Epicondylitis, also known as tennis elbow, is a condition that affects many people, not just those who play sports like tennis or padel. This is a tendon tear that extends from the forearm to the outside of the elbow and causes joint pain and stiffness.

We would like to emphasize that we are not doctors and that these advice are not intended to replace the opinion of a professional. However, there are some epicondylitis home remedies which can help relieve pain and speed up the healing process.

In this article we will provide you with some practical tips to relieve the symptoms of epicondylitis, including stretching exercises, hot and cold compresses, massage and the use of natural remedies such as arnica oil and aloe vera gel. In addition, we will give you some tips on how to avoid making the situation worse and how to gradually return to practicing your favorite sport.


What is Epicondylitis

epicondylitis home remedies

Epicondylitis, or "tennis elbow," is one painful condition that occurs when the elbow tendons are overloaded, usually due to repetitive wrist and arm movements. Despite its name, athletes aren't the only ones prone to developing epicondylitis; those who do jobs that involve repetitive elbow motions can also develop this condition, such as plumbers, painters, carpenters, and butchers.

Epicondylitis pain manifests itself mainly where the tendons of the forearm muscles attach to a bony bump on the outside of the elbow. The pain can also spread to the forearm and wrist, making everyday activities like shaking hands or holding a glass difficult.

Rest and take painkillers over the counter can often help soothe epicondylitis. If conservative treatments don't help or if symptoms are disabling, your doctor may suggest surgery.

However, it is important to note that these they are only general advice and that in case of suspicion of epicondylitis it is always advisable to consult a specialized doctor, who will be able to prescribe specific therapy based on the severity of the disorder.

Epicondylitis is caused by one overexertion and inflammation of the tendons in the elbow. Repeated contractions of the forearm muscles used to extend and lift the hand and wrist can cause a series of small tears in the tendons that attach to the bony bump on the outside of the elbow.

Although the name suggests that it is only caused by playing tennis, there are many other activities that can cause epicondylitis, such as using plumbing tools, painting, working with screws, preparing cooking ingredients, especially meat, and repeated use of the computer mouse.

Factors such as age and type of job can increase the risk of developing epicondylitis. The condition usually affects people between the ages of 30 and 50, but it is possible that it also develops at a younger or older age. Also, some sporting activities, such as playing with a racket, can increase the risk of developing epicondylitis, especially if the wrong playing technique is used.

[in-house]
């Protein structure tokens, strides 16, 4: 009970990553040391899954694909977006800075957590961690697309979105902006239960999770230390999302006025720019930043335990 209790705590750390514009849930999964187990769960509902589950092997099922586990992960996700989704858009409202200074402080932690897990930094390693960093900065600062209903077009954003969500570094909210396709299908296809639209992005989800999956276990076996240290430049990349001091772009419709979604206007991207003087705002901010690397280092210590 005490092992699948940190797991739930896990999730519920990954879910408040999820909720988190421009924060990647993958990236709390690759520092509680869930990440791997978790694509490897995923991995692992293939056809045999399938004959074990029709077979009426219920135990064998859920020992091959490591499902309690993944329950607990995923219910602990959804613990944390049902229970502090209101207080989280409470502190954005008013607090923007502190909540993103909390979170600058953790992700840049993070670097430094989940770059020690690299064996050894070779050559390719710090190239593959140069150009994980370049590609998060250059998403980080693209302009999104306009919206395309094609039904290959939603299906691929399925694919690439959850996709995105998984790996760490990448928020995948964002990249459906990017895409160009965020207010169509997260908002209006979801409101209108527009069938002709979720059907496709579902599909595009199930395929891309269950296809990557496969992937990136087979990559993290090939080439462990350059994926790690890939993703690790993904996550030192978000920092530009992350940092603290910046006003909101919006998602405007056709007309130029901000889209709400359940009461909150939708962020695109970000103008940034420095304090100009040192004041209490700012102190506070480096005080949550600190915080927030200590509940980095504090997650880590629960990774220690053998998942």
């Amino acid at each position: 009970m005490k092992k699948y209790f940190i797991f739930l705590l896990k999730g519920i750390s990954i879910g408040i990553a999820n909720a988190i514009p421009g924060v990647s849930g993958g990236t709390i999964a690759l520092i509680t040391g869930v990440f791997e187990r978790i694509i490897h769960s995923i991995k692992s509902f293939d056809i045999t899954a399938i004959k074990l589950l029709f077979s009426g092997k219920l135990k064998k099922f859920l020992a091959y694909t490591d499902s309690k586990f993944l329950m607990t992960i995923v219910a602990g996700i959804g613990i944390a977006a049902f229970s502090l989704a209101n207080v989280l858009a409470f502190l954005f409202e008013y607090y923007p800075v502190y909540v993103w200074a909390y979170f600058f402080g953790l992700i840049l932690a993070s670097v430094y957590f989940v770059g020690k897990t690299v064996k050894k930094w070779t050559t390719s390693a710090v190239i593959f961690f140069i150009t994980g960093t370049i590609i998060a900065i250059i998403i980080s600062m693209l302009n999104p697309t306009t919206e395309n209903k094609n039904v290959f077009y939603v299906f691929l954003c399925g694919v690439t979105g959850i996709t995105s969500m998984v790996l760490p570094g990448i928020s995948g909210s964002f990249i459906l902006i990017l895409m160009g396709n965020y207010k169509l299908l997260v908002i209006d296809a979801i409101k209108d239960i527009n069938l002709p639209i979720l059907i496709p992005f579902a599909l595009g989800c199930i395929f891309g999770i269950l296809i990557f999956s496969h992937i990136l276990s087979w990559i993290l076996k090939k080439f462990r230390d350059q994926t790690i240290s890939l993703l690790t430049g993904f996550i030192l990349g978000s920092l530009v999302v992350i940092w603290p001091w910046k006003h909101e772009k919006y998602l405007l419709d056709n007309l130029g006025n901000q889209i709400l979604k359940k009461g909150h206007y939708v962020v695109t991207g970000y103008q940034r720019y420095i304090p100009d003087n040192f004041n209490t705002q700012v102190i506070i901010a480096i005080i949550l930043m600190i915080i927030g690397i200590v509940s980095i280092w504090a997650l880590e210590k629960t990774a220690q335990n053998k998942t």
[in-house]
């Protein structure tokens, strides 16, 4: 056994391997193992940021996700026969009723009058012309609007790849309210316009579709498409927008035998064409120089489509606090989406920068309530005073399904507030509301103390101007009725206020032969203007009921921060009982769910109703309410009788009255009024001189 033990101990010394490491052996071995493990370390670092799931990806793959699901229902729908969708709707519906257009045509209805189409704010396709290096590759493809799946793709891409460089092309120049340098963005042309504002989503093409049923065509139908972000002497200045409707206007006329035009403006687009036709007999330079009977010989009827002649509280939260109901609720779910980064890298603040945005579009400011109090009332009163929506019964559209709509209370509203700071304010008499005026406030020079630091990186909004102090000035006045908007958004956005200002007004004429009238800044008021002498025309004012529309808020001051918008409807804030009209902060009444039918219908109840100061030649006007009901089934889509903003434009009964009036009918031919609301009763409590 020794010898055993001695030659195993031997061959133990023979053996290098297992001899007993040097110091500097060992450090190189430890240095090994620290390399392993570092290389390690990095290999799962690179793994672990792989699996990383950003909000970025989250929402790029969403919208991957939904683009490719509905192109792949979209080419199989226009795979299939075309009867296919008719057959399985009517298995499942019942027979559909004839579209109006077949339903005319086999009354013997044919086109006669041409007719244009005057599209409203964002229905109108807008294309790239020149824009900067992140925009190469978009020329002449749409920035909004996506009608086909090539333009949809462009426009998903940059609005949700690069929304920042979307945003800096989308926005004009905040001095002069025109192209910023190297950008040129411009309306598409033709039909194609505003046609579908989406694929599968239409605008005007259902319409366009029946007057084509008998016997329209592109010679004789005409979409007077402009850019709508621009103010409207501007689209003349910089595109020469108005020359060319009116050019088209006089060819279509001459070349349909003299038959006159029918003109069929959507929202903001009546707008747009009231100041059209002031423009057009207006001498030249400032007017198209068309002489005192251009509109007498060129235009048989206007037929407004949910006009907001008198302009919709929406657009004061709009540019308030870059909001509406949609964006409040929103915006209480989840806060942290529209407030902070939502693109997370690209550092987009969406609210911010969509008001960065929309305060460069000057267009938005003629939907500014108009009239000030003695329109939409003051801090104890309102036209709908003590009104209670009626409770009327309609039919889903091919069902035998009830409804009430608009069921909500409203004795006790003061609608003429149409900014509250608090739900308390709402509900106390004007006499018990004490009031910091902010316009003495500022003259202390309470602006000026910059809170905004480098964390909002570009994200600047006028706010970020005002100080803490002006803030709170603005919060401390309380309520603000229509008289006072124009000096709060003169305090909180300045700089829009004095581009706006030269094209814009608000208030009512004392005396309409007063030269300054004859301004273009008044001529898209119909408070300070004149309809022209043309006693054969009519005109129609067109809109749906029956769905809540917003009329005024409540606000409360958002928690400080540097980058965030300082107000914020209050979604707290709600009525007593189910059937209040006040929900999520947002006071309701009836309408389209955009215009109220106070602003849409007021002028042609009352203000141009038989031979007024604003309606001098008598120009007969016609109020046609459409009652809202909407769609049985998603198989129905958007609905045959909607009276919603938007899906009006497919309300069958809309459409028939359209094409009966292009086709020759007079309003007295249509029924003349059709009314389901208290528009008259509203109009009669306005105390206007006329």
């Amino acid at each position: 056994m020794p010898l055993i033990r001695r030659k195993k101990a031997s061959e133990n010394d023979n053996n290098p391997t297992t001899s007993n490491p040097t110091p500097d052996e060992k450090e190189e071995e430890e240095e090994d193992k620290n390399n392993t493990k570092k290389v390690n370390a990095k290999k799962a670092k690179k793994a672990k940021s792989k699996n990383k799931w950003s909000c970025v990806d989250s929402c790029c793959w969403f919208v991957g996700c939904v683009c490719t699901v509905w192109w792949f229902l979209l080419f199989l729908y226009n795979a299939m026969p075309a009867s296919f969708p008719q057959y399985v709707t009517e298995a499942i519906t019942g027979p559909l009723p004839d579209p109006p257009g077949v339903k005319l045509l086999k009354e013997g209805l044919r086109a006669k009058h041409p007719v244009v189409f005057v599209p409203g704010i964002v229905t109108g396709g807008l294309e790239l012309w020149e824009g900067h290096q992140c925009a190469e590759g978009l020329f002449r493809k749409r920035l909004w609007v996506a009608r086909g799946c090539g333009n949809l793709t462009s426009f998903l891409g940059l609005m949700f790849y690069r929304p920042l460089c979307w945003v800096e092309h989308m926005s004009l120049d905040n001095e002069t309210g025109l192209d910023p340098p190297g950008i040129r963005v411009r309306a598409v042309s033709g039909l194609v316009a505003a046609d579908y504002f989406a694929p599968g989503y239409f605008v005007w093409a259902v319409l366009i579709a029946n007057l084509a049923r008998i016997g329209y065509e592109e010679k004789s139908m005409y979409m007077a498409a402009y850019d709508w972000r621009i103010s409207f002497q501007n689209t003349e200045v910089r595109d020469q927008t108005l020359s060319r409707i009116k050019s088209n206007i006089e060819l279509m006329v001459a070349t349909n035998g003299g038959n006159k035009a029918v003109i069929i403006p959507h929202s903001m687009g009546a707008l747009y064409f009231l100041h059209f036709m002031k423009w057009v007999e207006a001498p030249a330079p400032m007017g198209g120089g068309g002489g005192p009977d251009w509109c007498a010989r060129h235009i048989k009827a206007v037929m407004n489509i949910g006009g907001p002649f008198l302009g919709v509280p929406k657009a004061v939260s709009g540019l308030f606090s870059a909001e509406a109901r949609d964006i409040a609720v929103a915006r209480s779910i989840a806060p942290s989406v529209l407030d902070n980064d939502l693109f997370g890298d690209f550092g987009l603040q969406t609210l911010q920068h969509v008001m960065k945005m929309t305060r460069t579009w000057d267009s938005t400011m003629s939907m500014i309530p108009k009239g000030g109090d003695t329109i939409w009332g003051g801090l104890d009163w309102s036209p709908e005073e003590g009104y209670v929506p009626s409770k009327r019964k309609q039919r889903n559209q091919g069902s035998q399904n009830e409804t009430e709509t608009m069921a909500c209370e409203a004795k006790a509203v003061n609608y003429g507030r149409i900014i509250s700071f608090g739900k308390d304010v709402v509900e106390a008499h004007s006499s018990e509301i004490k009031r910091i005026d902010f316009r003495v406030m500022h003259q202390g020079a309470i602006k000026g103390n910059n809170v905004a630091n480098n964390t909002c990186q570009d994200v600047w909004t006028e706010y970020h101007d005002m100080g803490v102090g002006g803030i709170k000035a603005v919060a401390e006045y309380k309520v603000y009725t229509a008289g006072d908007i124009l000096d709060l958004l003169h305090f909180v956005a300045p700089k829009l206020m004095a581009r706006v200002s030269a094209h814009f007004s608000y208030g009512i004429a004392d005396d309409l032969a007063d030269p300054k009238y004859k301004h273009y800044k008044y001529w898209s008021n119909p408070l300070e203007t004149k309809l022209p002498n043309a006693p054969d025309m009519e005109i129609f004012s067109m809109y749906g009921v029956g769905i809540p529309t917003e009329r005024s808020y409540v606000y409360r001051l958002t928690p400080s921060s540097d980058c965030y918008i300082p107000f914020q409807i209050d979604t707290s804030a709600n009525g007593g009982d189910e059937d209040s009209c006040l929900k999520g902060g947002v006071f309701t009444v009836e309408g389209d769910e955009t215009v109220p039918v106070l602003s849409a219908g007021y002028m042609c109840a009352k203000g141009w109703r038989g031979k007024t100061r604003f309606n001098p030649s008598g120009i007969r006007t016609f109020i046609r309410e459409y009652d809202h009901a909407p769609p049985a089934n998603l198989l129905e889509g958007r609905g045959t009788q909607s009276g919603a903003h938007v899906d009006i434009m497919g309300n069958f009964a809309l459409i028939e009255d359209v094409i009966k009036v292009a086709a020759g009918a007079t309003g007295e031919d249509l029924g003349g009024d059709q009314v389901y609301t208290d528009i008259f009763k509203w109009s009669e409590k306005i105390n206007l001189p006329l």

Epicondylitis Padel: Grandma's Remedies

epicondylitis home remedies

Tennis elbow, or lateral epicondylitis, is a painful condition affecting the elbow that can be caused by a variety of factors, including overuse of the arm and wrist in repetitive activities such as tennis, padel, or office work. Fortunately, there are some solutions that can help reduce pain and inflammation.

The first step is to rest your elbow and avoid the activities that caused the injury. This may seem obvious, but often tissue repair takes some time and rest your elbow it is the best thing to do to prevent the situation from worsening.

Applying ice packs it can help reduce swelling and pain. It is recommended to wrap the ice in a cloth or towel and apply it to the affected area for 15-20 minutes, to be repeated 3-4 times a day.

Furthermore, compression can help reduce muscle fatigue. You can wrap the affected area with an elastic band tight enough to feel the compression. If the temperature and skin color of the forearm are different from the rest of the arm or the other arm, it is necessary remove the bandage immediately.

Light stretching exercises can help improve flexibility in your arm and hand. Extend arm forward and bring hand as if stopping a movement, then pull gently fingers towards the arm for about 15 seconds. Relax and repeat. The opposite exercise is to extend the arm keeping it straight and drop the hand so that it is below the wrist, with the palm facing the body. Exercise one light pressure on the hand pushing it towards the body, relax and repeat.

If the pain persists, you can use painkillers over the counter as the ibuprofen or the naproxen. However, it matters follow the instructions of the doctor and the leaflet to avoid side effects, such as nausea.

Furthermore, i braces can provide additional support to the affected area. It is recommended that you speak to a physical therapist or your doctor to choose the right type of brace and to understand how to apply it correctly.

Finally, if your lateral epicondylitis is caused by a specific activity, you can try to adapt the technique or equipment used. For example, athletes can consult their coach to improve their playing technique and adopt the most suitable equipment, while office workers can try to make their work environment more ergonomic and safe.

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